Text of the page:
Lee letter carrier makes last deliveries


This story has been modified to correct the maiden name of Charlie Fitzhugh's wife.

LEE — Charlie Fitzhugh would have loved to sing for his supper. Instead, he spent three decades tuning out Mother Nature to make his appointed rounds.

After a 33-year career with the U.S. Postal Service — nearly all in Lee — the Western Massachusetts native on Tuesday walked his final letter carrier route.

As Fitzhugh, 64, stuffed bills, checks, advertisements and the rare hand-written letter into mailboxes on Prospect Street, he found several cards waiting for him wishing him well on his retirement.

"I received a few more cards last week," he told an Eagle reporter accompanying him.

With a slim build and white hair, Fitzhugh was easily recognizable traversing the Lee streets, several with steep climbs.

"Walking helped me keep my weight down and it was good for my cardiovascular system," he said in an Eagle interview at his kitchen table.

What didn't do him any favors was the extreme weather, especially winter's fury. The most harrowing storm was the March blizzard of 1993.

"I finished my route that day and cut my break times just to get it done on time," he recalled.

Fitzhugh had his moments with summer weather, dodging danger during a thunderstorm.

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"The closest I came to getting hit by lightning was a bolt out of the blue that hit a chimney three houses away," he said.

An adventurous day job at times, delivering mail wasn't on Fitzhugh's radar when he graduated college.

Growing up in the Springfield-area, Fitzhugh parlayed his piano skills and love of music into a degree in music theory at the University of New Hampshire.

Unable to land a steady job in his major, he decided to give the postal service a try.

"I had no other options," he said.

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Fitzhugh found his way to Great Barrington and married then-Maryann Iwanicki, of Lee, in 1983. A year later, Fitzhugh began working in the Great Barrington Post Office. He briefly transferred to Lee, moved onto the village of Housatonic Post Office then back to Lee, finally landing a full-time letter carrier's position in 1988.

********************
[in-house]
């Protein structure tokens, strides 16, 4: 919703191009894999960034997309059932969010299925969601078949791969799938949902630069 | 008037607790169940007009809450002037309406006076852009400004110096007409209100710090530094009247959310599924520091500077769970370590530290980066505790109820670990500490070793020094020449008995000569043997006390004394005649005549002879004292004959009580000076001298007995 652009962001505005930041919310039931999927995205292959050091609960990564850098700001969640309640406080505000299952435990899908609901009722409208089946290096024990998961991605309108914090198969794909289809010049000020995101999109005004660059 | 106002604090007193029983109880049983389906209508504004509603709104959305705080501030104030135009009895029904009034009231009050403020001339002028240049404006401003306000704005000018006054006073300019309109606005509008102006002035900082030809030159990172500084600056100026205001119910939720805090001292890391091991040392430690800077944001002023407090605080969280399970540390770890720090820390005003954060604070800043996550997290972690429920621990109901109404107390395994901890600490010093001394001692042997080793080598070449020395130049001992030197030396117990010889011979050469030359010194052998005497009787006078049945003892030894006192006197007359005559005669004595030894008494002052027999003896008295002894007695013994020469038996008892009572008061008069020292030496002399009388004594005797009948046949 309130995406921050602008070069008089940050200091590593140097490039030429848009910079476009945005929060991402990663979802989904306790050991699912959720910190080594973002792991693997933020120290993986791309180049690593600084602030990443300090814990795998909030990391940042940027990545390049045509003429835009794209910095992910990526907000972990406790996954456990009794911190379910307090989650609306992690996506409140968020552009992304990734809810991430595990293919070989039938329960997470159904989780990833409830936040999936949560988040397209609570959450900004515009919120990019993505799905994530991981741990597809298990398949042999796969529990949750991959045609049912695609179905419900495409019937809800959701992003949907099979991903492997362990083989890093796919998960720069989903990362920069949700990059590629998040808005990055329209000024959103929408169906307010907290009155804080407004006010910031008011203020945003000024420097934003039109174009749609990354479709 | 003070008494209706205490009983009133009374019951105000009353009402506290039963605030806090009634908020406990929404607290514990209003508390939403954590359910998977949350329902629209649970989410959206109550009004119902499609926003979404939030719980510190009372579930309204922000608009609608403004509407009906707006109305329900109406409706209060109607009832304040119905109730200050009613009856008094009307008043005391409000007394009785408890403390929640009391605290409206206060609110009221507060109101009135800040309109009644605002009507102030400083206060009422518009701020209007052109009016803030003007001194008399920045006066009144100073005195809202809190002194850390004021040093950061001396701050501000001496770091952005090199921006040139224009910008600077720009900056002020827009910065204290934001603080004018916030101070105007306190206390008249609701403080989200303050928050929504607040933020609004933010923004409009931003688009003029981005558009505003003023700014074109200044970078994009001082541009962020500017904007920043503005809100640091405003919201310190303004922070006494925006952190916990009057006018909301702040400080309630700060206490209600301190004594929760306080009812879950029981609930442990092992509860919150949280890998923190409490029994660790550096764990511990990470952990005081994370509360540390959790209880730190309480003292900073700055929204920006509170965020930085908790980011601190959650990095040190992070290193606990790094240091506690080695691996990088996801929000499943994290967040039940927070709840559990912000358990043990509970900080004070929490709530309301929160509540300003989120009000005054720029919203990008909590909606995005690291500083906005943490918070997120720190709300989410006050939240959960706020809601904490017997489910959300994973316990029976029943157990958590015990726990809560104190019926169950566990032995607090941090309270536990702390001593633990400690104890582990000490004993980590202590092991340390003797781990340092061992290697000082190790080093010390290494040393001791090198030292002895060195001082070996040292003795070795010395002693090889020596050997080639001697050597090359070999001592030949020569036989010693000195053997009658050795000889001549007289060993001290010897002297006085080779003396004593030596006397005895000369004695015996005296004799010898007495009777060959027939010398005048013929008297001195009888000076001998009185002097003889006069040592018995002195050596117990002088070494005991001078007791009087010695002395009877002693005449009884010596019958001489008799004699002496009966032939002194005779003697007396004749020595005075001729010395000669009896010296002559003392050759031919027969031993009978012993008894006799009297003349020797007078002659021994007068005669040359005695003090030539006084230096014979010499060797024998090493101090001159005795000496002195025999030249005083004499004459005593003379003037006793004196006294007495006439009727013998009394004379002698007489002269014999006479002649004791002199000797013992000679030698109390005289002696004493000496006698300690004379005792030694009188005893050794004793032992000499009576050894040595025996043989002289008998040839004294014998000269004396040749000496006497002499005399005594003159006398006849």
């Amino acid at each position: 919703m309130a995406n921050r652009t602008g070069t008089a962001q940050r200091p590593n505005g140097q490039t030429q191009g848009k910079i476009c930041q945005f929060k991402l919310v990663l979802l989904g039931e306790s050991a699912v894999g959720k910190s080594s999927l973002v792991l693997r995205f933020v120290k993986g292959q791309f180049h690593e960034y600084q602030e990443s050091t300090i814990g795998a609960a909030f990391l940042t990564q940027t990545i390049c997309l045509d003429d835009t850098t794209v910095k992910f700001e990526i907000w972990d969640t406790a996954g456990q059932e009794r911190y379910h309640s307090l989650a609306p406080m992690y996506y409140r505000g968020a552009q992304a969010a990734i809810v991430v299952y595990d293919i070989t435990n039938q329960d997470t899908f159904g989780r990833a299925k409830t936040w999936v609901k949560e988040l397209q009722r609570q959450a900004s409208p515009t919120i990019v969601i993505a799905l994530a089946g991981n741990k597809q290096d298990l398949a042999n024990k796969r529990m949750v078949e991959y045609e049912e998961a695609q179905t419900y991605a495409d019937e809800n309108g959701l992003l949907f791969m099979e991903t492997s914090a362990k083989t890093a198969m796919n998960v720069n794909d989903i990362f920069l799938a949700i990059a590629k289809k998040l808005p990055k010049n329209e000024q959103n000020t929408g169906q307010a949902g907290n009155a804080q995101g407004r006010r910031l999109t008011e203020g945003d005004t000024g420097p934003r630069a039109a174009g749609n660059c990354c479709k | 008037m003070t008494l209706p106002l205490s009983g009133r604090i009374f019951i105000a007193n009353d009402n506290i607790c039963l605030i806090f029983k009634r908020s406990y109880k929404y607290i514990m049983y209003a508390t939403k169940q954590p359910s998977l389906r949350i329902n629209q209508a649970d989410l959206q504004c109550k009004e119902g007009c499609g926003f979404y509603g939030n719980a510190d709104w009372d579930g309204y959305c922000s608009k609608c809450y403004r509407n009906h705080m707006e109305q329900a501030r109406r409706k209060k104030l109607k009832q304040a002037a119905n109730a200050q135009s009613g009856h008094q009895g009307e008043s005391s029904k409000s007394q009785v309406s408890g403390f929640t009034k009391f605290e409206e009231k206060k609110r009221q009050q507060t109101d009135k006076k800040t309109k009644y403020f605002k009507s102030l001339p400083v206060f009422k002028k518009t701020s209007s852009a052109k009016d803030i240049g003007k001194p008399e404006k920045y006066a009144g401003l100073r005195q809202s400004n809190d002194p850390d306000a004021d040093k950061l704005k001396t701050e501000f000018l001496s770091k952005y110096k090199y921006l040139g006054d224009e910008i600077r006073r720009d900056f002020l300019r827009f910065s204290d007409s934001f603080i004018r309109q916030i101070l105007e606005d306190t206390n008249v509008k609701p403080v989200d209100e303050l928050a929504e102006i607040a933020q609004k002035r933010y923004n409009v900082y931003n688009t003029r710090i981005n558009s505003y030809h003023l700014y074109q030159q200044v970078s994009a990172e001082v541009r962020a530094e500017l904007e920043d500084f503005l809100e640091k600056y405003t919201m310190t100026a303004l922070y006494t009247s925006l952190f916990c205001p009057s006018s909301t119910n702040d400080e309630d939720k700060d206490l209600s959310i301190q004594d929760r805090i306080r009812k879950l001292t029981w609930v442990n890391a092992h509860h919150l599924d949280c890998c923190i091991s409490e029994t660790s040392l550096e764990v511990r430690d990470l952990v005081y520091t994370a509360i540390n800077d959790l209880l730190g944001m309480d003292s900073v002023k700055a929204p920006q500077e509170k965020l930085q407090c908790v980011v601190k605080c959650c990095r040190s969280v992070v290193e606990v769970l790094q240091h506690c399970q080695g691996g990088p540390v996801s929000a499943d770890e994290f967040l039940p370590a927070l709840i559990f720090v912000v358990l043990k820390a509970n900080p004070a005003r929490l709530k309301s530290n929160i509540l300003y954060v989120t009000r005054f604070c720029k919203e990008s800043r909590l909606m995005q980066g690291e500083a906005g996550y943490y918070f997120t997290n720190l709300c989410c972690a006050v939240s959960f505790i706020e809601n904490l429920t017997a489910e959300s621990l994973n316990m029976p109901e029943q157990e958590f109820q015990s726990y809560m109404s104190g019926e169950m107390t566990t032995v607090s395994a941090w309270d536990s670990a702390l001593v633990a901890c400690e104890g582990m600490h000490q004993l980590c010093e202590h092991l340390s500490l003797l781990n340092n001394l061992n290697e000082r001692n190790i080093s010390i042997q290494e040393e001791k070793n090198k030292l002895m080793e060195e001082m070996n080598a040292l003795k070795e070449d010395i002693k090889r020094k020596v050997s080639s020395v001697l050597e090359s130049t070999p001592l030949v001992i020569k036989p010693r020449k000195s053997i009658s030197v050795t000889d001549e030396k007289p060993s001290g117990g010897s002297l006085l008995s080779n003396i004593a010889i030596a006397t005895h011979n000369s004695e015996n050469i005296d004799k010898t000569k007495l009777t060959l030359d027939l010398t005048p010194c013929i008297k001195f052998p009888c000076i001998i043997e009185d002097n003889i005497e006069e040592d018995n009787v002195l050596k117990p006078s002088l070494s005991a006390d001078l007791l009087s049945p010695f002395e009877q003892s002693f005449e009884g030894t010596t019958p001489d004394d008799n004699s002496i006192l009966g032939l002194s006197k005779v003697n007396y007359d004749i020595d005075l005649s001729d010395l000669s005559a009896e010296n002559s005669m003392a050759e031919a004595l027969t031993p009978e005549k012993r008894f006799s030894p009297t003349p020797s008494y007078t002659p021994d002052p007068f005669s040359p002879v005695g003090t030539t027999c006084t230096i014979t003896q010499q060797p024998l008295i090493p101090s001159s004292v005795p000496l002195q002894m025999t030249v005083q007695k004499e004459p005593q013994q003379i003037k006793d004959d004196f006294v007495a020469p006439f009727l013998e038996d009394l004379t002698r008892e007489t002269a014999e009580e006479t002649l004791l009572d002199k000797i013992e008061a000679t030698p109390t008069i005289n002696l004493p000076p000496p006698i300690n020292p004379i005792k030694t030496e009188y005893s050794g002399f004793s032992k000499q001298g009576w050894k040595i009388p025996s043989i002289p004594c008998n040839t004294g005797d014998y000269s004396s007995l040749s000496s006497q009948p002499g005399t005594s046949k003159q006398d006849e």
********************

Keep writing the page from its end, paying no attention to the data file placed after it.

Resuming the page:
By then, the Fitzhughs had moved to Lee, where they would raise two daughters, Rebecca and Sara.

Since delivering mail was truly a day job, nights were left open to play piano for local school musicals and in other settings, as well as, compose his own music.

One of his favorite stops was the home of the Frank and Connie McCarthy home on Navin Heights.

"When I found out they had a piano I would play for them in their house and later when they were in a nursing home," he said.

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McCarthy, a longtime Eagle reporter/editor, and his wife died within the last two years.

Occasionally, Fitzhugh would be the only visitor some of his postal customers would have all day. One elderly woman on Summer Street in particular welcomed her daily mail carrier, known for his witticisms and corny jokes.

"I would often take my coffee break sitting with her on the porch," he said.

Mounting health issues and his first and only serious dog bite a year ago, prompted Fitzhugh to hang up his mail bag.

He said in addition to home and business owners on his routes, he'll miss his co-workers, calling the last several years his most enjoyable. He also outlasted 20 Lee postmasters in the 29 years of walking a postal beat.

Upon retirement, Fitzhugh plans to spend more time tending to his Venus flytrap and other carnivorous plants at his Mandalay Road home.

The piano man hopes to ramp up his musical gigs playing for schools, substitute more at church service, and generally play wherever he's wanted.

Have piano, Fitzhugh will travel.

"Actually, I do have a portable keyboard," he said with a smile.

Reach staff writer Dick Lindsay at 413-496-6233.


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